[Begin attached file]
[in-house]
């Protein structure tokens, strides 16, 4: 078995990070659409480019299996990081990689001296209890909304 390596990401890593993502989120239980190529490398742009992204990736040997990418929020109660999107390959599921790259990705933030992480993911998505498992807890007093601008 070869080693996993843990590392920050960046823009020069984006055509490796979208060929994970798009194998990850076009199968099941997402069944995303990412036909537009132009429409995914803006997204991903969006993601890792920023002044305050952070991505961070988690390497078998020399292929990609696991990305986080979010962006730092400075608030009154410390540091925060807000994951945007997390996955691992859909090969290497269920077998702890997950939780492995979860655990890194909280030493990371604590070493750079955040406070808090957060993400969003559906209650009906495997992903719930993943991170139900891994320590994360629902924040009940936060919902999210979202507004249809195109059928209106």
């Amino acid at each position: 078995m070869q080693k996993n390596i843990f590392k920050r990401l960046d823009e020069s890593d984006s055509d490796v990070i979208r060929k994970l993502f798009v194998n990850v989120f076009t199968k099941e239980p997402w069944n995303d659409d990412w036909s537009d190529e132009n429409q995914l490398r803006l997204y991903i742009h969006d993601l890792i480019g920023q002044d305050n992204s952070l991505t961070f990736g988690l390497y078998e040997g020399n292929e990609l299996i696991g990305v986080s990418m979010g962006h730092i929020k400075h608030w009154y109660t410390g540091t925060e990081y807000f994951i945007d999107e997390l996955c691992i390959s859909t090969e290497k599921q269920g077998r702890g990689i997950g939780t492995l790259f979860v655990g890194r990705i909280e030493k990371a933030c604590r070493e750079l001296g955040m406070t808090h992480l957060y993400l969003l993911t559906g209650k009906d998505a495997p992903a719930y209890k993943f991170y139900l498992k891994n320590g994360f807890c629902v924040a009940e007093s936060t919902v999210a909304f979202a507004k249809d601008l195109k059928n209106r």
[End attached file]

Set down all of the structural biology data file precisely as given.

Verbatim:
[in-house]
């Protein structure tokens, strides 16, 4: 078995990070659409480019299996990081990689001296209890909304 390596990401890593993502989120239980190529490398742009992204990736040997990418929020109660999107390959599921790259990705933030992480993911998505498992807890007093601008 070869080693996993843990590392920050960046823009020069984006055509490796979208060929994970798009194998990850076009199968099941997402069944995303990412036909537009132009429409995914803006997204991903969006993601890792920023002044305050952070991505961070988690390497078998020399292929990609696991990305986080979010962006730092400075608030009154410390540091925060807000994951945007997390996955691992859909090969290497269920077998702890997950939780492995979860655990890194909280030493990371604590070493750079955040406070808090957060993400969003559906209650009906495997992903719930993943991170139900891994320590994360629902924040009940936060919902999210979202507004249809195109059928209106």
């Amino acid at each position: 078995m070869q080693k996993n390596i843990f590392k920050r990401l960046d823009e020069s890593d984006s055509d490796v990070i979208r060929k994970l993502f798009v194998n990850v989120f076009t199968k099941e239980p997402w069944n995303d659409d990412w036909s537009d190529e132009n429409q995914l490398r803006l997204y991903i742009h969006d993601l890792i480019g920023q002044d305050n992204s952070l991505t961070f990736g988690l390497y078998e040997g020399n292929e990609l299996i696991g990305v986080s990418m979010g962006h730092i929020k400075h608030w009154y109660t410390g540091t925060e990081y807000f994951i945007d999107e997390l996955c691992i390959s859909t090969e290497k599921q269920g077998r702890g990689i997950g939780t492995l790259f979860v655990g890194r990705i909280e030493k990371a933030c604590r070493e750079l001296g955040m406070t808090h992480l957060y993400l969003l993911t559906g209650k009906d998505a495997p992903a719930y209890k993943f991170y139900l498992k891994n320590g994360f807890c629902v924040a009940e007093s936060t919902v999210a909304f979202a507004k249809d601008l195109k059928n209106r």